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80 injured as police advance on Rif protests

Vehicles on fire during a protest demanding the release of detainees in Al Hoceima, Morocco on 21 July 2017 [Jalal Morchidi/Anadolu Agency]
Vehicles on fire during a protest demanding the release of detainees in Al Hoceima, Morocco on 21 July 2017 [Jalal Morchidi/Anadolu Agency]

Seventy-two security forces and 11 civilians have been wounded following violent police intervention at a protest in Al-Hoceima, on the northern edge of the Rif Mountains in Morocco.

The injured were “transferred to hospital to receive the necessary care,” with a few remaining in hospital in critical condition, according to Huffington Post Morocco.

Two police vehicles were set on fire by demonstrators in the nearby town of Ajdir as protesters took to the street defying a ban yesterday on demonstrations in Al-Hoceima.

Protesters uploaded images and videos to social networks of the violent intervention last night as police fired tear gas and used truncheons to scatter hundreds of protesters. Demonstrators calling for the release of detained activists were arrested.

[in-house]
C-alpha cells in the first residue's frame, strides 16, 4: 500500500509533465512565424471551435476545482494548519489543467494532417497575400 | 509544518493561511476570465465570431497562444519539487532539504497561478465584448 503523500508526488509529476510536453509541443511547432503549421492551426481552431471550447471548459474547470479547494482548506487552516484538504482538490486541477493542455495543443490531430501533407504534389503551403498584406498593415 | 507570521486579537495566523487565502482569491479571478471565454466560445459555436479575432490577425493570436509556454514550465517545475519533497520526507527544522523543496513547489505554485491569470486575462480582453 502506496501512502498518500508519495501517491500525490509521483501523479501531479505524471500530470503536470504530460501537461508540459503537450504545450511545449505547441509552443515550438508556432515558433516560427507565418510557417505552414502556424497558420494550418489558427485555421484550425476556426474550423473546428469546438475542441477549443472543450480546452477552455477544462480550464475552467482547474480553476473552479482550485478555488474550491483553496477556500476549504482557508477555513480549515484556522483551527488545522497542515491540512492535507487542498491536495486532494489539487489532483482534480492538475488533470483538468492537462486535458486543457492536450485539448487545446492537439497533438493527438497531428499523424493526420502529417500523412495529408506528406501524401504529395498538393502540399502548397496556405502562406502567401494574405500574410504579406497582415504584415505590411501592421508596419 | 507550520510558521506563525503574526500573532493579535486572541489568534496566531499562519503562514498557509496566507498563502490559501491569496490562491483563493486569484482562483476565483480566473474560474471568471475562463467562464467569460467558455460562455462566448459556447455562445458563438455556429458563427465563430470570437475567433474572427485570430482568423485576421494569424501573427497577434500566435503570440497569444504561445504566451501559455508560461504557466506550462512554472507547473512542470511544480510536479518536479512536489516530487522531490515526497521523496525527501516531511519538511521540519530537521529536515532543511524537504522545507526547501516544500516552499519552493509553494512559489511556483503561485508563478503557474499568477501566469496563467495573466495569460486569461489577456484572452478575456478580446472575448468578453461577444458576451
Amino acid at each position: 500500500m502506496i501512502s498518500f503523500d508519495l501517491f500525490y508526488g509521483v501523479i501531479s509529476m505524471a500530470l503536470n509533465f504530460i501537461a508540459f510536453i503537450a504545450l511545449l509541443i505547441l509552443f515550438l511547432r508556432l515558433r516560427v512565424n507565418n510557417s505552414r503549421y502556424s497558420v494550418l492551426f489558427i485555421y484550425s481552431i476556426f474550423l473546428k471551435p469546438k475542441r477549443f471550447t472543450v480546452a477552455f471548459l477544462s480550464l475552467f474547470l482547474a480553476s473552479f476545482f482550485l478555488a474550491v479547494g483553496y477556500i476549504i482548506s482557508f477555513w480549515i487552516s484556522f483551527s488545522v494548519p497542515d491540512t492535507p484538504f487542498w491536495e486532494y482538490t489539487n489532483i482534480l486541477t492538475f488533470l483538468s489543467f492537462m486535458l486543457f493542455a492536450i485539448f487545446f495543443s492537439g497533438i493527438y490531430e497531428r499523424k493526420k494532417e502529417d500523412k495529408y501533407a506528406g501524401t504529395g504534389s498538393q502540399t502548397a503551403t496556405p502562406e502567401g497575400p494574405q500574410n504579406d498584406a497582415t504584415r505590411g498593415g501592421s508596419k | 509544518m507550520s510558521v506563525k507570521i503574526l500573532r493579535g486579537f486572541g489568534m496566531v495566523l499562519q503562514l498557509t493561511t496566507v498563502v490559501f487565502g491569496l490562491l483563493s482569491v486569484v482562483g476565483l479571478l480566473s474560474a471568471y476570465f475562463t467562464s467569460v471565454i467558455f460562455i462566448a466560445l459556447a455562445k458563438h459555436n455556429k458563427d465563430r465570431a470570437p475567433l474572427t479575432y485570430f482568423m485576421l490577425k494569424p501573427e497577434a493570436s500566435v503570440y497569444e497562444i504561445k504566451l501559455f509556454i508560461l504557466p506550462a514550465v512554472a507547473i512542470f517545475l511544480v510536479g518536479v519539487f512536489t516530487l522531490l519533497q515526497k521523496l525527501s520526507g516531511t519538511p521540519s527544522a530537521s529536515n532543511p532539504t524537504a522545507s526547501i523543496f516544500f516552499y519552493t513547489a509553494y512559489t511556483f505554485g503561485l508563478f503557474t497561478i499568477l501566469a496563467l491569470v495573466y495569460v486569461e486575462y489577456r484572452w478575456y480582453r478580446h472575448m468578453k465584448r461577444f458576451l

Read: Video of detained Rif protest leader shows no torture marks

Police forces blockaded Mohammed VI square, ordered demonstrators gathered there to leave and stopped people entering the city at checkpoints where they were searched, questioned and registered.

Internet access has been cut and taxi drivers banned from helping demonstrators get into the city.

The demonstrations have been taking place regularly in northern Morocco since October and are the largest protests the country has seen since the Arab Spring in 2011.

The protesters have rallied against injustice, corruption and underdevelopment in the region. Many have been handed prison sentences as a result.

Read: Morocco jails 10 Rif activists

“Every time we come out, they don’t even let us protest peacefully,” 19-year-old Warda told the Daily Star Lebanon. “Our demands are simple; we want universities, and hospitals.”

Protesters were furious when a fishmonger died after being crushed inside a rubbish truck while trying to save his produce that had been confiscated by police.

Mouhcine Fikri’s death has since become a symbol of “hogra” – a colloquial term for the deprivation of dignity due to the abuse of power and injustice.

The main force driving the protests has been the Al-Hirak Al-Shaabi movement – The Popular Movement – lead by Nasser Zefzafi who was detained in May along with 100 others in the following days.

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